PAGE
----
Breast Cancer Surgery: Avoiding-Minimizing Post-operative Nausea

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Breast reconstruction specialist and plastic surgeon Dr. Constance Chen provides tips for minimizing discomfort.

Dr. Constance Chen

We can't always predict with certainty who will be affected by post-operative nausea and vomiting or how severe it will be, but we can identify factors that put some patients at higher risk and we can take steps before, during, and after surgery to prevent, minimize, and treat it.

In the first 24-48 hours following surgery, about one-third of patients undergoing surgery with general anesthesia suffer post-operative nausea and vomiting (PONV). Some patients find PONV more unpleasant and distressing than post-operative pain, making PONV a common problem that should not be dismissed as unimportant by patients, surgeons, and anesthesiologists.

“We can't always predict with certainty who will be affected by post-operative nausea and vomiting or how severe it will be,” says plastic surgeon and breast reconstruction specialist Dr. Constance M. Chen, “but we can identify factors that put some patients at higher risk and we can take steps before, during, and after surgery to prevent, minimize, and treat it.”

Nausea and vomiting are triggered in the brain, which receives signals via neurotransmitters – chemical messengers that transmit stimuli from various parts of the body to the brain. After surgery those stimuli might include pain, fear, and anxiety, or reactions to anesthetics and drugs such as opioids that are used to control pain. Dr. Chen says: “Our strategy for preventing or minimizing postoperative nausea and vomiting starts with assessing each patient's risk, trying to reduce those risk factors, administering one or more antiemetics (drugs that counter nausea and vomiting) depending on the patient's risk level, and treating postoperative nausea and vomiting if it does occur. Put briefly, we assess, prevent, and treat.”

Assessing risk for PONV
The risk of PONV for an individual patient varies widely as does the range of possible medications that might prevent it. To identify the best match between patient risk and preventive solution, a risk profile can be developed for each patient. Risk factors can be patient-related and anesthesia-related. The primary patient-related risk factors are gender (women are more susceptible to PONV than men); non-smoking status; and a prior incidence of PONV or susceptibility to motion sickness.

Risk factors associated with anesthesia include general anesthesia; inhalational vs. intravenous anesthesia; and longer periods of time under anesthesia. An additional factor is the administration of opioids during or after surgery to manage pain. “We can't change the patient-specific risk factors,” says Dr. Chen, “and surgical requirements may reduce the options for anesthesia and pain relief but we can take all these factors into account in determining a patient's risk and take preventive measures accordingly.”

Preventing PONV
The primary strategy for preventing PONV is avoiding narcotics and the administration of antiemetic medications. Different antiemetic drugs have different methods of action, that is, they act on different neurotransmitter receptors, so multiple antiemetics can be safely and effectively combined to improve the prophylactic effect. Among the commonly used antiemetics are anticholinergics, such as a scopolamine transdermal patch, which is applied several hours before surgery; a serotonin antagonist such as ondansetron (Zofran); and a neurokinin blocker such as aprepitant (Emend). Some antiemetics are long-lasting and are given only once; others can be repeated every six hours as needed.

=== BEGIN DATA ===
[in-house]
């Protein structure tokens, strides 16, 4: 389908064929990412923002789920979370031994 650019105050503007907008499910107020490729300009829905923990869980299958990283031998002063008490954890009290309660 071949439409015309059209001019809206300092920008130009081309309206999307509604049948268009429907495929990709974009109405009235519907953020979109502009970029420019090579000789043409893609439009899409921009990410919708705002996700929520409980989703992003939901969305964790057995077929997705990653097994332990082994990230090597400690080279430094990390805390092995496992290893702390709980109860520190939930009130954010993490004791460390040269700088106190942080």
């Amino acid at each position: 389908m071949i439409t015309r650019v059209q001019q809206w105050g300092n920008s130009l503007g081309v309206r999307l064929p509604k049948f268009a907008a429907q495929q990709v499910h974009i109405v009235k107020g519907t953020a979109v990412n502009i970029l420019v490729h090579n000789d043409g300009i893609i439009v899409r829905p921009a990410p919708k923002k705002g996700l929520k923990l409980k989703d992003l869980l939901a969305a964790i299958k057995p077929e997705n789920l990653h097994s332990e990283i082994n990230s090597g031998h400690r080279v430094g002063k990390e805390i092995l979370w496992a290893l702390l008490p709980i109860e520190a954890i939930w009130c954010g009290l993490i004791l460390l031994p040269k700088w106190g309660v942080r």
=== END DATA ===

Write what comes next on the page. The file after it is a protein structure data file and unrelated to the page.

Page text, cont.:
“In patients at high risk for PONV, we try to reduce the use of opioids for post-operative pain management,” says Dr. Chen. “Acetaminophen, nonsteroidal anti-inflammatories (NSAIDs) and other non-opioid medications can effectively control pain in some cases and reduce the need for opioids, particularly in patients who have had previous reactions to them.”

Treating PONV
If post-operative nausea and vomiting do occur, it can be treated with a drug from a different class than the one that was given before surgery or with an additional dose of the original drug if it was effective but has worn off.

“Post-operative nausea and vomiting can be part of the pre-surgical consultation,” says Dr. Chen.” The anesthesia record from previous surgeries – whether successful in preventing PONV or not – can be invaluable to the surgeon and anesthesiologist in developing a postoperative nausea and vomiting risk profile and management strategy. We may not be able to eliminate postoperative nausea and vomiting entirely, but we have a wide range of options that can help us make every patient's surgery and recovery as comfortable as possible.”

Constance M. Chen, MD, is a board-certified plastic surgeon with special expertise in the use of innovative natural techniques to optimize medical and cosmetic outcomes for women undergoing breast reconstruction. She is Clinical Assistant Professor of Surgery (Plastic Surgery) at Weill Cornell Medical College and Clinical Assistant Professor of Surgery (Plastic Surgery) at Tulane University School of Medicine.

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Melissa Chefec
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